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shameless pleading





Strand, Beach

I’m not stranded. I’m just very securely moored.

Dear Word Detective: I have always been an avid fan of word history but there is one word that I have never been able to find a definitive background on: “beach.” The original Germanic/English for “beach” is “strand.” Today we only use “strand” and “stranded” when a whale is caught on shore or a person is lost on an island (or away from means of communication). Latin-based languages have some form of “playa.” Where does “beach” come from and how did it so completely overtake “strand”? — Matthew Waldman.

That’s an interesting question. “Playa,” incidentally, is rooted in the post-classical Latin “plagia,” meaning “shore.”

As you note, “strand” seems to have shuffled off the stage of everyday usage but was once the standard term for what we now call a “beach.” Dating back to Old English, “strand” is a bit of a mystery, but it seems to hark back to the Old Norse “strond,” meaning shore, and some authorities trace it back to the Indo-European root “ster,” meaning “to stretch out.” The original meaning of “strand” was “the area of the shore between high and low tide marks,” but by the 13th century it was being used for any shoreline and even docks and quays on a river. The street called “the Strand” in London once lay alongside the Thames River.

Of course, how much fun a beach can be depends to a certain extent on where you sit. For the captain of a sailing ship, running aground on a “strand” was bad news indeed, so by the early 17th century “strand” had become a verb meaning “to drive or force aground on a shore,” and by the 19th century a figurative use of the verb meaning “to leave helpless” had arisen, setting the stage for millions of travelers to be “stranded” by bad weather every winter.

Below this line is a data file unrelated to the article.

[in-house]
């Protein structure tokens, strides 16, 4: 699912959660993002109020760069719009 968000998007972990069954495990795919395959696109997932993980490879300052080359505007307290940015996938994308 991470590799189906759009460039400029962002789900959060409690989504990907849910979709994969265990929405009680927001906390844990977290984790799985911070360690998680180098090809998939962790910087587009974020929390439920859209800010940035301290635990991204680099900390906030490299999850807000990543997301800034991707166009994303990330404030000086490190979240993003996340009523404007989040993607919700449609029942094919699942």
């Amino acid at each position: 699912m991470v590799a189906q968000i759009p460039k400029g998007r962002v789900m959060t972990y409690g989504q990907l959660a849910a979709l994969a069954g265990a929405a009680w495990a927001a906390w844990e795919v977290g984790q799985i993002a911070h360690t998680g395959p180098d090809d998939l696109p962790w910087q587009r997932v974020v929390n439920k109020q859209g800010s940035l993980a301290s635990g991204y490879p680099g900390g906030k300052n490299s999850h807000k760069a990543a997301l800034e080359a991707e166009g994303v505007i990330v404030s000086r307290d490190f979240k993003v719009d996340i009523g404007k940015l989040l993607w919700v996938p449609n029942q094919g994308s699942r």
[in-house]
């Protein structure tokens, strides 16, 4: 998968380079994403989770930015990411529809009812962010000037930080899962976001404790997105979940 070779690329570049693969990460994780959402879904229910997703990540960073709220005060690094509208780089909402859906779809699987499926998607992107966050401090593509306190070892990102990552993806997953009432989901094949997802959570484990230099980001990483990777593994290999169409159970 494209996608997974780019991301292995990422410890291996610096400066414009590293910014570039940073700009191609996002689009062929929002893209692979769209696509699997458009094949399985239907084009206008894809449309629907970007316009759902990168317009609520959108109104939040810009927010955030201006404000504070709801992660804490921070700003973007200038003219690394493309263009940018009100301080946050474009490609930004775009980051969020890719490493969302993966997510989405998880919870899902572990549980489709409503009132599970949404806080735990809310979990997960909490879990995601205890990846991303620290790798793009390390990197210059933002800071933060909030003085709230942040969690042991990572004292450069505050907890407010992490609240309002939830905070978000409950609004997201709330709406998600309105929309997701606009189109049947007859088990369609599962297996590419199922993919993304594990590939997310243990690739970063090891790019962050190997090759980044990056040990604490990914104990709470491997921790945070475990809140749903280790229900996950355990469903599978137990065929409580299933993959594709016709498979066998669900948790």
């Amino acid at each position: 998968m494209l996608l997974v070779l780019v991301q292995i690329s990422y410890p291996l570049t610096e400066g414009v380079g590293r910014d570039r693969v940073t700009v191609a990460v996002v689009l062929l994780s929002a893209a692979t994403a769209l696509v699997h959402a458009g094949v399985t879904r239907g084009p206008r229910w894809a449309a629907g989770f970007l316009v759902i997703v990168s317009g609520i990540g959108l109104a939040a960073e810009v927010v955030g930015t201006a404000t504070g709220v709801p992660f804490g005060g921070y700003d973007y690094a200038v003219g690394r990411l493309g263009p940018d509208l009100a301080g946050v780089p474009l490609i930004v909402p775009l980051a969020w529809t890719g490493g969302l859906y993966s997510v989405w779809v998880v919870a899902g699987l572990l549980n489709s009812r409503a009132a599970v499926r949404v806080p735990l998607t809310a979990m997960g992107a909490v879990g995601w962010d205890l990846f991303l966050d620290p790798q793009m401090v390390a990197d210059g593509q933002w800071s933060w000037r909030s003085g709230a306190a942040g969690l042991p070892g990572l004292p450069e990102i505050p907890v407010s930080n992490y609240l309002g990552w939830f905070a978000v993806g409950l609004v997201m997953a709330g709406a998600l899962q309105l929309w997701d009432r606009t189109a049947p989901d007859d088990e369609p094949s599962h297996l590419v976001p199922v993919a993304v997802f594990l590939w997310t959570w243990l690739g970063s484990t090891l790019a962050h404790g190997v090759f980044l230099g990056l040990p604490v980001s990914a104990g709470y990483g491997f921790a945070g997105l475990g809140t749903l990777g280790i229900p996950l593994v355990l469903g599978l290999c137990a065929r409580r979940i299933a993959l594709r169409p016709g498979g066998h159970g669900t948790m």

If the story of “strand” is a little murky, the history of “beach” is a major puzzle. It’s a more recent word than “strand,” first popping up in English in the early 16th century, and the initial meaning of “beach” was not the expanse of sand we normally think of, but simply the smooth pebbles and rocks found on the seashore. The expansion of “beach” to cover the whole shore in the late 16th century was probably due to a popular misunderstanding of the “pebbles” connotation of “beach” in phrases such as “walk on the beach.”

As for the origin of “beach,” theories range from the Old Norse “bakki” (“bank,” as of a stream) to the Old English “baece” (stream) to “beach” being a mutation of “bleach” (as stones are bleached by the sun and water).

So why do we now say “beach” and not “strand”? Shakespeare did his part to popularize “beach” in his works, for one thing. But it may be primarily because, by the 16th century, “strand” was being used to mean docks and the like, leaving “beach” to take on the specific meaning of “sandy shore of the ocean.” Besides, “the Strand Boys” would have had real problems getting a record deal.

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